>
    >
    > Let me guess - it's Kodak paper, right? If so, pitch it in the trash.
    >
     
    Arthur Entlich, Jan 23, 2006
    #9
  10. Jack

    Prime Guest

    Frank <> posted the exciting message
    news:chhBf.11512$eR.7848@fed1read03:

    >
    > G_d forbid that idiot should attempt to refill. Get the video camera
    > ready! Send it to the dumbest video show!
    > Frank
    >


    Canon Printer - $129
    Anti-psychotic prescription - $49
    Kirkland Photo Paper - $19.95
    Another anti-psychotic prescription - $49

    Measkite refilling - Priceless!
     
    Prime, Jan 24, 2006
    #10
  11. Jack

    Frank Guest

    Prime wrote:
    > Frank <> posted the exciting message
    > news:chhBf.11512$eR.7848@fed1read03:
    >
    >
    >>G_d forbid that idiot should attempt to refill. Get the video camera
    >>ready! Send it to the dumbest video show!
    >>Frank
    >>

    >
    >
    > Canon Printer - $129
    > Anti-psychotic prescription - $49
    > Kirkland Photo Paper - $19.95
    > Another anti-psychotic prescription - $49
    >
    > Measkite refilling - Priceless!


    :)
    Frank
     
    Frank, Jan 24, 2006
    #11
  12. Jack

    zakezuke Guest

    >>you could even say the same thing about walmart which I think is a terrible store

    > We have a revalation here! Measpite has agreed that if a BIG company
    > relabels, then they're OK! All we need is for Office Depot or Staples to
    > sell their own "brand" of ink and he'll say that's OK!


    Or Pelikan / Nu-Kote, which is actually sold at walmart under it's own
    name and under the Walmart label. In fact Measkite him self has bought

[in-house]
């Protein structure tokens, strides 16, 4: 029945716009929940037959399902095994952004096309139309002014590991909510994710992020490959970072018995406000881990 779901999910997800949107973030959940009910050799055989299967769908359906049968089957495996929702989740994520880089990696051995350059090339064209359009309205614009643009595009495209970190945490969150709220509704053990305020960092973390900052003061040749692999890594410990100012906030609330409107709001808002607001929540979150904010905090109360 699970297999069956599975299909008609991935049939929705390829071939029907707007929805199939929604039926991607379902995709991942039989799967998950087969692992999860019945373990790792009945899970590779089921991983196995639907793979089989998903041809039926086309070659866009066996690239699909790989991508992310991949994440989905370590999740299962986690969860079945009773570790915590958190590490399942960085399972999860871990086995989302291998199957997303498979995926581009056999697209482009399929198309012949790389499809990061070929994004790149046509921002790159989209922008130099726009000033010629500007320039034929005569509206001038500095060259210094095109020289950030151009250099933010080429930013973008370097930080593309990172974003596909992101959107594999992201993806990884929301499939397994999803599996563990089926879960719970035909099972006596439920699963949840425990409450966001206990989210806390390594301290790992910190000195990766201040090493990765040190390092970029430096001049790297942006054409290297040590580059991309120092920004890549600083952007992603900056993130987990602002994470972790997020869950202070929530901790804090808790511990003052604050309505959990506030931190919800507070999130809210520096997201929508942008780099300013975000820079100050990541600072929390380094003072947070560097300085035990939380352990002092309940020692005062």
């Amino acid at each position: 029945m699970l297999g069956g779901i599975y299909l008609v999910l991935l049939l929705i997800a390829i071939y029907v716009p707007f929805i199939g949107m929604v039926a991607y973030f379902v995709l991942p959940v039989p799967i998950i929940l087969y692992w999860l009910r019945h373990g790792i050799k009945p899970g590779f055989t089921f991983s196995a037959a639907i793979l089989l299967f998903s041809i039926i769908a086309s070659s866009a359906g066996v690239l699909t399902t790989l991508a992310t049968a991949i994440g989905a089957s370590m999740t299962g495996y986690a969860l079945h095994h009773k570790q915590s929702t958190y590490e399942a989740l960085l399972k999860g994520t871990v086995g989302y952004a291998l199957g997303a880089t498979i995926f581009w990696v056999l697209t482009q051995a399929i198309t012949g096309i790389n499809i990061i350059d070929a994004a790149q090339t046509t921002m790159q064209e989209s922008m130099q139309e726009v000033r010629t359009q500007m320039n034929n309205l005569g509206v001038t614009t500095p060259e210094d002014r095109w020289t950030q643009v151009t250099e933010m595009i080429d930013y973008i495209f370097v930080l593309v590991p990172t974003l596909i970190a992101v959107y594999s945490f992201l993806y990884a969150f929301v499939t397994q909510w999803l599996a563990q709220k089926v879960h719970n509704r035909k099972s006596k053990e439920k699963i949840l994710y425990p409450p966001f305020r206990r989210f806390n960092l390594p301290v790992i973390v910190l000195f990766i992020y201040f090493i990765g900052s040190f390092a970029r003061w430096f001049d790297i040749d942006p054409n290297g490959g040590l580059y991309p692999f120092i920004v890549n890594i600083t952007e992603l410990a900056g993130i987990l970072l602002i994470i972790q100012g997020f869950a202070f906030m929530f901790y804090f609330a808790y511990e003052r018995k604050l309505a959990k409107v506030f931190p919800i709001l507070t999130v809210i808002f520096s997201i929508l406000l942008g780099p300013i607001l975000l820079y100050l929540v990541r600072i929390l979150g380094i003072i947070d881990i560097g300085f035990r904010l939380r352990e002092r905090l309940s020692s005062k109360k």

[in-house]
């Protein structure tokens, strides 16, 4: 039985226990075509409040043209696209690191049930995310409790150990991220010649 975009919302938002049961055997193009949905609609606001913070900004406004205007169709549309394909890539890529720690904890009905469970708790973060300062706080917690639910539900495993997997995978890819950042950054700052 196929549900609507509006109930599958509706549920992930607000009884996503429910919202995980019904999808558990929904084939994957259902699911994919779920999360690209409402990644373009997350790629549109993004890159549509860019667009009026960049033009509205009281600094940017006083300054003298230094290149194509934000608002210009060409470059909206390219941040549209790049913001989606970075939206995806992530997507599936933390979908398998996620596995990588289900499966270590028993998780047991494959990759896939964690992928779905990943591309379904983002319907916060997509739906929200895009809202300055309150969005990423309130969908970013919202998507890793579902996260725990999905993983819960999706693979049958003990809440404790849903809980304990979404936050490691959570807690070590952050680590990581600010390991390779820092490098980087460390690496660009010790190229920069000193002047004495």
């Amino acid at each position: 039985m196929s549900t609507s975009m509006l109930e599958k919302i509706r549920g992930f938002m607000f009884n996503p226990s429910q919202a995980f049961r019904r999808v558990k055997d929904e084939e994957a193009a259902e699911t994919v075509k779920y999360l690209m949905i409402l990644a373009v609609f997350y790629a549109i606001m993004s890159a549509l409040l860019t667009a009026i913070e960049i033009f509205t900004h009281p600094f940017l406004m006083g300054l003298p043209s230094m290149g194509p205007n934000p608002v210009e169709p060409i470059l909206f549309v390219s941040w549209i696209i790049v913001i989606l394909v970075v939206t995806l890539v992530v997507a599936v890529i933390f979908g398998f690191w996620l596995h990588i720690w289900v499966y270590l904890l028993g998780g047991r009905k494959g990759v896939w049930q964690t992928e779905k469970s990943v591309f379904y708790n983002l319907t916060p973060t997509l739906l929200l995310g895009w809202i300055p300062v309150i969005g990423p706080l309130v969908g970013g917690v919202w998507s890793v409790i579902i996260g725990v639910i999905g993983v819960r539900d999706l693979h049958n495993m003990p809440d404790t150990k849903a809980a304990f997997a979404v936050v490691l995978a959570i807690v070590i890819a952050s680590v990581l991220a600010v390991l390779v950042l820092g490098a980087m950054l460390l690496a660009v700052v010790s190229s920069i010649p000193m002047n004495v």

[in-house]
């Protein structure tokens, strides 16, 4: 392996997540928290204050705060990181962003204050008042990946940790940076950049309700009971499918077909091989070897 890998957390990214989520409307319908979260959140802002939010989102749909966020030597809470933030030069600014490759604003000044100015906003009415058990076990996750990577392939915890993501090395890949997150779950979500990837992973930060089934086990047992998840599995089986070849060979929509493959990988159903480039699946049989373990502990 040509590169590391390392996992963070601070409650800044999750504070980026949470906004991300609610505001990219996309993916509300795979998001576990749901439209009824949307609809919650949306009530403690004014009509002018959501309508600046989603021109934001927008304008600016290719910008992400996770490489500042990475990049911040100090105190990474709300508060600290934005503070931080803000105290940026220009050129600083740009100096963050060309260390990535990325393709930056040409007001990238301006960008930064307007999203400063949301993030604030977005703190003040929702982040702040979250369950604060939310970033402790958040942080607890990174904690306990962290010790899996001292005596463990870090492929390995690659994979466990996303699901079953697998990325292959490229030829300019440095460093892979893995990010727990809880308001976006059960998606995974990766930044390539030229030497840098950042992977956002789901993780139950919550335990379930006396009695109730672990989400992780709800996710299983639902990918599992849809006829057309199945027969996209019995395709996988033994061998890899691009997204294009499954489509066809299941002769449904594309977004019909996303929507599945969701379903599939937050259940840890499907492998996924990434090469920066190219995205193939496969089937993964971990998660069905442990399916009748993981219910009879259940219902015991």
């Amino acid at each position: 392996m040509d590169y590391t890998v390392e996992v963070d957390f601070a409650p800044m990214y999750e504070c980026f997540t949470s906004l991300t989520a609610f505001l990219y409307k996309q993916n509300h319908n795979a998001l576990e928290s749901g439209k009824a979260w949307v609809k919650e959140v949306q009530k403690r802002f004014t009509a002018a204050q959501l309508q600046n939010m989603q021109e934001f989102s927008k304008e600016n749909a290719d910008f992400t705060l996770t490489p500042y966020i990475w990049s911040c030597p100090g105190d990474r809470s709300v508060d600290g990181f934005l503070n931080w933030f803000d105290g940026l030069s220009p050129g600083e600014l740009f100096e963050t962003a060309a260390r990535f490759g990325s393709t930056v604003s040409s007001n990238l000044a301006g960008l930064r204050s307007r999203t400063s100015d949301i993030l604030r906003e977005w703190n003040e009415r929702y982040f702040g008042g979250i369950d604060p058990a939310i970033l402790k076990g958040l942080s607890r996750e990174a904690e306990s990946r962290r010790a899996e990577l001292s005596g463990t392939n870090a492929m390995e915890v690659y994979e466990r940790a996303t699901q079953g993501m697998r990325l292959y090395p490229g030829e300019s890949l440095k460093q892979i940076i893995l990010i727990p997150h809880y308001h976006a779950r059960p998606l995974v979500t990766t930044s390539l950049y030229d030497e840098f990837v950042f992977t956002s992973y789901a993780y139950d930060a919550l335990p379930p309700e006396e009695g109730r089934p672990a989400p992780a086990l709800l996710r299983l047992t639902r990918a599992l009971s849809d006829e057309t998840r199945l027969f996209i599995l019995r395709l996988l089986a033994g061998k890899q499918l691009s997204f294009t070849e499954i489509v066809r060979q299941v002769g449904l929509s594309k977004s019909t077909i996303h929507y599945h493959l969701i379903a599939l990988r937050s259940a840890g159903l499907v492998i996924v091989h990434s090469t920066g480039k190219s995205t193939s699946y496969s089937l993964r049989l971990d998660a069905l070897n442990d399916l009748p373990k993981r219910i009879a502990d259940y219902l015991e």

the Pelikan brand at office depot for his adding machine {Nov 4 2005,
    7:39 pm}. It said it was crap, but that doesn't change the fact that
    he knows the brand personaly, and admits it is a brand.

    Those store brands are often really easy to look up. The first digits
    of the barcode tell you who packaged the package. Officedepot looks up
    to Nu-kote. Officemax I believe is NCR but I can not verify this
    presently.

    I've never used NCR nor Nu-Kote/Pelikan personaly.

    > > you are welcome to call the merchandising department in seattle and they will
    > > tell you <who makes Kirkland Photo paper>

    <edit mine>

    I'm actually close to seattle, and I have taken the time to talk to
    them about the subject. I honestly don't know if Kirkland is Ilford or
    Pelikan, but I have spent much time and no one I have spoken to has any
    idea what it is. Provide a phone number, and a name of the person who
    told you that. No one who I've called or seen would tell me.

    > Oh, excuse me. I was using logic.
     
    zakezuke, Jan 24, 2006
    #12